On March 10, 1898, a
group of Eagle Lake businessmen - including William Dunovant and William
T. Eldridge - chartered the Cane Belt Railroad. The line
was to commence from Lakeside (about one mile southeast of downtown
Eagle Lake) and proceed 10 miles south to Bonus, Texas, where Dunovant
had a large plantation. As indicated by the title, sugar cane
would be the primary product transported by the railroad - at least
initial construction was completed on November 11, 1898, and the Cane
Belt purchased 1 mile of track from the Galveston, Harrisburg, &
San Antonio Railway Co. from Eagle Lake to Lakeside in order to
connect with that road. By the summer of 1899, the businessmen
decided to make a real railroad out of their venture, and amended the
charter to extend the line north to Sealy (to connect with the
Missouri, Kansas & Texas Railroad) and south to the Gulf Coast.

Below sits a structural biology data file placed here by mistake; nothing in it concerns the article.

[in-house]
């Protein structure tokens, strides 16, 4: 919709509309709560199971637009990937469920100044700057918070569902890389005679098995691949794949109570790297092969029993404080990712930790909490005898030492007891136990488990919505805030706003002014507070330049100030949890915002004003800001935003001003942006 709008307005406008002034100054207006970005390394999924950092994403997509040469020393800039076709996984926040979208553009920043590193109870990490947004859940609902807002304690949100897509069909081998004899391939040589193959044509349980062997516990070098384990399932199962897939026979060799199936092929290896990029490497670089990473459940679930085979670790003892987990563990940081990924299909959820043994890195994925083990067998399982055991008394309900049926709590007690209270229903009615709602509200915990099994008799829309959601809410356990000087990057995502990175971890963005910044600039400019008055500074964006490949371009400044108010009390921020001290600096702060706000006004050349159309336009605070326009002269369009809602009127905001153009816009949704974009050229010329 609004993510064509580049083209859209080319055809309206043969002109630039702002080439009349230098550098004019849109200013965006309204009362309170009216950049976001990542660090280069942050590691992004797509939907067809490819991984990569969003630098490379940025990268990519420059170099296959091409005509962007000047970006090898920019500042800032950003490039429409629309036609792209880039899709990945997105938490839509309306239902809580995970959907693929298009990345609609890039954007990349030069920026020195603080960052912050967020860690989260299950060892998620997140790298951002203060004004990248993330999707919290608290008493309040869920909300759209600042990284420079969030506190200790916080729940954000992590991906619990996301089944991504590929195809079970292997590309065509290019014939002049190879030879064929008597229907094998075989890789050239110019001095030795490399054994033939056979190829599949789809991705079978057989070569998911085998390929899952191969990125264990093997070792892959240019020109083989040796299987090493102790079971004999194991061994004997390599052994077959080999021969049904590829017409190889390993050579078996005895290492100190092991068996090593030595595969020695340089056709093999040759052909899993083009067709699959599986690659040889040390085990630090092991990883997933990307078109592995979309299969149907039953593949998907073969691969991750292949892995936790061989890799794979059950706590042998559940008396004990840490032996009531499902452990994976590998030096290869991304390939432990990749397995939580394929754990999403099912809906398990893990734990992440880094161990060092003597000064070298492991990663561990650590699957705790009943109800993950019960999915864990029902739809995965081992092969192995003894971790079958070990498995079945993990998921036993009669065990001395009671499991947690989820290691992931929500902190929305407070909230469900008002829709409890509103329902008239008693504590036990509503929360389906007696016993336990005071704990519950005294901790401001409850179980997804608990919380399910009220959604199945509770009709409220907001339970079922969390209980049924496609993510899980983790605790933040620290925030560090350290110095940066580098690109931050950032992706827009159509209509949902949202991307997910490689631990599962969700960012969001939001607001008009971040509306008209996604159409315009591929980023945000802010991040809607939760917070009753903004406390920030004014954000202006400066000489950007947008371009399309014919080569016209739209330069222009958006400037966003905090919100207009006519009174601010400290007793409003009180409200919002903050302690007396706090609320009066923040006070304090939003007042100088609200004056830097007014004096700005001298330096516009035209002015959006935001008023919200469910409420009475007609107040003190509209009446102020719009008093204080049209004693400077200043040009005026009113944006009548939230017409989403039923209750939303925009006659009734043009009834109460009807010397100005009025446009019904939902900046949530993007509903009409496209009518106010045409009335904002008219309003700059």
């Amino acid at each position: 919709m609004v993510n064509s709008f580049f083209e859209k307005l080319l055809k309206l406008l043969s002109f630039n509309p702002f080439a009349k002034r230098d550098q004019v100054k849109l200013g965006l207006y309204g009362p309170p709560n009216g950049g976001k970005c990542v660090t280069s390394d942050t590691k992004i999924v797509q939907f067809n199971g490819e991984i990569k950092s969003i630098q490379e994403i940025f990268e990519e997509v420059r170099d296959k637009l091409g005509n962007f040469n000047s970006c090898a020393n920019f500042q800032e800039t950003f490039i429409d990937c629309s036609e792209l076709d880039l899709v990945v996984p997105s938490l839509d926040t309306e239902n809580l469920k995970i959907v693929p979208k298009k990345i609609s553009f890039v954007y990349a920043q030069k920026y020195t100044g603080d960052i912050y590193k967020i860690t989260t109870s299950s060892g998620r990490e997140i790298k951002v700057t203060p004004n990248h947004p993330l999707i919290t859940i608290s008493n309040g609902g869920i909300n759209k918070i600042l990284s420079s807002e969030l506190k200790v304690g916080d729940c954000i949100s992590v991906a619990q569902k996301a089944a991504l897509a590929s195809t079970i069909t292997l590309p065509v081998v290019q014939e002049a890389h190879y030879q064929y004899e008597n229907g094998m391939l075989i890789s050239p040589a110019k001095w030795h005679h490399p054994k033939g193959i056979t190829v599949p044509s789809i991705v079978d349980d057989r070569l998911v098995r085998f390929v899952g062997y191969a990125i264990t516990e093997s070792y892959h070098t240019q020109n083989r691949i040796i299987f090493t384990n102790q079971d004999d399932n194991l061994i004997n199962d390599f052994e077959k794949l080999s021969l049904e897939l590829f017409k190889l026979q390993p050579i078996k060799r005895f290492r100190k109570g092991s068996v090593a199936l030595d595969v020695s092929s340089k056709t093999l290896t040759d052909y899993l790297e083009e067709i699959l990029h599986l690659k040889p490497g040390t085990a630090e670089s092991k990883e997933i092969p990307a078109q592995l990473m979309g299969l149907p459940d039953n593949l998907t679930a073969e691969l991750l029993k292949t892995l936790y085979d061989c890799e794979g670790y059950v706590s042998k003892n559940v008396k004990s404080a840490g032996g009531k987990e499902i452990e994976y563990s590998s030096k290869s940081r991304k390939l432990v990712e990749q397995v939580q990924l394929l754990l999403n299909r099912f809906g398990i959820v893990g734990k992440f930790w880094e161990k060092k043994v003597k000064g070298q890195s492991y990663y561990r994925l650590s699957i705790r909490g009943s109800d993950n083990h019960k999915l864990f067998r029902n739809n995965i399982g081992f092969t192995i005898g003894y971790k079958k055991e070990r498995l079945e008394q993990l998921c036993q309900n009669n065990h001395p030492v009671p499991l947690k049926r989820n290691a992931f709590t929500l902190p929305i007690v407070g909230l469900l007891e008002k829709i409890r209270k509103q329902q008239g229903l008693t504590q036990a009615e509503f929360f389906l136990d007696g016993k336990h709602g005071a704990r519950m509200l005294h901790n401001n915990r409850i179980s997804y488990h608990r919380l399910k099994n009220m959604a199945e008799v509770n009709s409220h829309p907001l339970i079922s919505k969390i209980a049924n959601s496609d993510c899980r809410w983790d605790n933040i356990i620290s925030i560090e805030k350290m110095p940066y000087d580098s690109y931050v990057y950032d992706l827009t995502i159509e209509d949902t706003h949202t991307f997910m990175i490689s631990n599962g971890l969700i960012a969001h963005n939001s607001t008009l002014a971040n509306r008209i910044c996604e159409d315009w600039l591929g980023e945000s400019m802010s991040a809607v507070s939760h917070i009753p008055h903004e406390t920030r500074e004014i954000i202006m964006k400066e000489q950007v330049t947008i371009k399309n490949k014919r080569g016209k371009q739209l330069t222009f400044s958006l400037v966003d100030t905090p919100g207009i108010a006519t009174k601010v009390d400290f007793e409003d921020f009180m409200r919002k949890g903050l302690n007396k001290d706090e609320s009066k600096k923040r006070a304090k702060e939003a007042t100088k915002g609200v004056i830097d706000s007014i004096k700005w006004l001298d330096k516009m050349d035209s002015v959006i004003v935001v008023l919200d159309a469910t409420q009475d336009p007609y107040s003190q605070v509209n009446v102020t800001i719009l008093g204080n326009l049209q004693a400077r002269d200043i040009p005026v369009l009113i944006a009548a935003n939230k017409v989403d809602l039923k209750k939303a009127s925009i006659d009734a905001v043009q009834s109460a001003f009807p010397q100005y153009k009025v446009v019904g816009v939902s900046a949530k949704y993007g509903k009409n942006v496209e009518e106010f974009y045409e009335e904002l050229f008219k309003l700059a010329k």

Bonds were issued by the shareholders and purchased by
the Lincoln Trust
Co. of St. Louis to finance the construction.
Left: An article from the November 16, 1899 edition of
the Dallas Morning News. Courtesy of Joel Rosenbaum.
Above: January 27, 1901 Cane Belt Railroad Schedule from the
Official Guide. Courtesy of Joel Rosenbaum. The
number of stops and the lengthy schedule suggests these may have been
freight trains with a coach car included to accommodate passengers.
Note that service beyond Wharton had not yet been established. See
the GC&SF Timetables page for more service information.
In 1900, the railroad was
completed northward to Sealy and
as far south as Wharton. New communities were established, and
others relocated to be on the railroad. Glen Flora was one of the
new communities and named the street west of the tracks "Dunovant" and
the street east of them "Eldridge". Colonel Abel Head "Shanghai" Pierce
offered a $5,000 cash bonus if the Cane Belt reached Bay City by July
1, 1901. The railroad made the deadline with only hours to spare,
but Pierce did not live to see the event, having died the previous
December. The bonus was paid by his estate.
Although profitable the first few years, by 1903 the Cane Belt
had a lot of construction debt and an inconsistent cash flow.
At some point prior, William Dunovant's shares of the Cane Belt had been bought
out, and solicitor Jonathan Lane had replaced him as president of the
railroad. William T. Eldridge remained as vice president. The relationship between Dunovant and Eldridge had soured